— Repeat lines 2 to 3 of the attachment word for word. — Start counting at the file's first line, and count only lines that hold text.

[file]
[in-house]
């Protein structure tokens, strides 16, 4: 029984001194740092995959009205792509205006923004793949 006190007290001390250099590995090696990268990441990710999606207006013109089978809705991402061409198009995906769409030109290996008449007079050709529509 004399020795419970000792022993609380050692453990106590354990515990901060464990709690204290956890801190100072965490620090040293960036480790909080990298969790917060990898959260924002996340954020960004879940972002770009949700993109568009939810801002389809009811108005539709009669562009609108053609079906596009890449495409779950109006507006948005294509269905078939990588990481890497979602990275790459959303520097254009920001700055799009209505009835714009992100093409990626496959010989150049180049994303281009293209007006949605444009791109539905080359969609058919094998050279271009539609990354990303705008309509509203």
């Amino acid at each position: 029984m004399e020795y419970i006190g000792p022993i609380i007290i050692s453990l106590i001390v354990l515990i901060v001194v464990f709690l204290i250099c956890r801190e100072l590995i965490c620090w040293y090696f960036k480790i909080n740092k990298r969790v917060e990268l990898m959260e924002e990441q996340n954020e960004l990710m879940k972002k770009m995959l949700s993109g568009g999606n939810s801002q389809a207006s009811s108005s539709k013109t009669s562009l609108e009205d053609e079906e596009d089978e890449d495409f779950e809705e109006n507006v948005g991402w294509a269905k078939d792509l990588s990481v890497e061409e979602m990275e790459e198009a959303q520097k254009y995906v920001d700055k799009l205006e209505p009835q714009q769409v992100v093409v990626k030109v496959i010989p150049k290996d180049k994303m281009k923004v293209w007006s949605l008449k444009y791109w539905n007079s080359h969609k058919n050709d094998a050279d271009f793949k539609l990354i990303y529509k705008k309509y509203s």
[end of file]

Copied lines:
């Protein structure tokens, strides 16, 4: 029984001194740092995959009205792509205006923004793949 006190007290001390250099590995090696990268990441990710999606207006013109089978809705991402061409198009995906769409030109290996008449007079050709529509 004399020795419970000792022993609380050692453990106590354990515990901060464990709690204290956890801190100072965490620090040293960036480790909080990298969790917060990898959260924002996340954020960004879940972002770009949700993109568009939810801002389809009811108005539709009669562009609108053609079906596009890449495409779950109006507006948005294509269905078939990588990481890497979602990275790459959303520097254009920001700055799009209505009835714009992100093409990626496959010989150049180049994303281009293209007006949605444009791109539905080359969609058919094998050279271009539609990354990303705008309509509203």
């Amino acid at each position: 029984m004399e020795y419970i006190g000792p022993i609380i007290i050692s453990l106590i001390v354990l515990i901060v001194v464990f709690l204290i250099c956890r801190e100072l590995i965490c620090w040293y090696f960036k480790i909080n740092k990298r969790v917060e990268l990898m959260e924002e990441q996340n954020e960004l990710m879940k972002k770009m995959l949700s993109g568009g999606n939810s801002q389809a207006s009811s108005s539709k013109t009669s562009l609108e009205d053609e079906e596009d089978e890449d495409f779950e809705e109006n507006v948005g991402w294509a269905k078939d792509l990588s990481v890497e061409e979602m990275e790459e198009a959303q520097k254009y995906v920001d700055k799009l205006e209505p009835q714009q769409v992100v093409v990626k030109v496959i010989p150049k290996d180049k994303m281009k923004v293209w007006s949605l008449k444009y791109w539905n007079s080359h969609k058919n050709d094998a050279d271009f793949k539609l990354i990303y529509k705008k309509y509203s």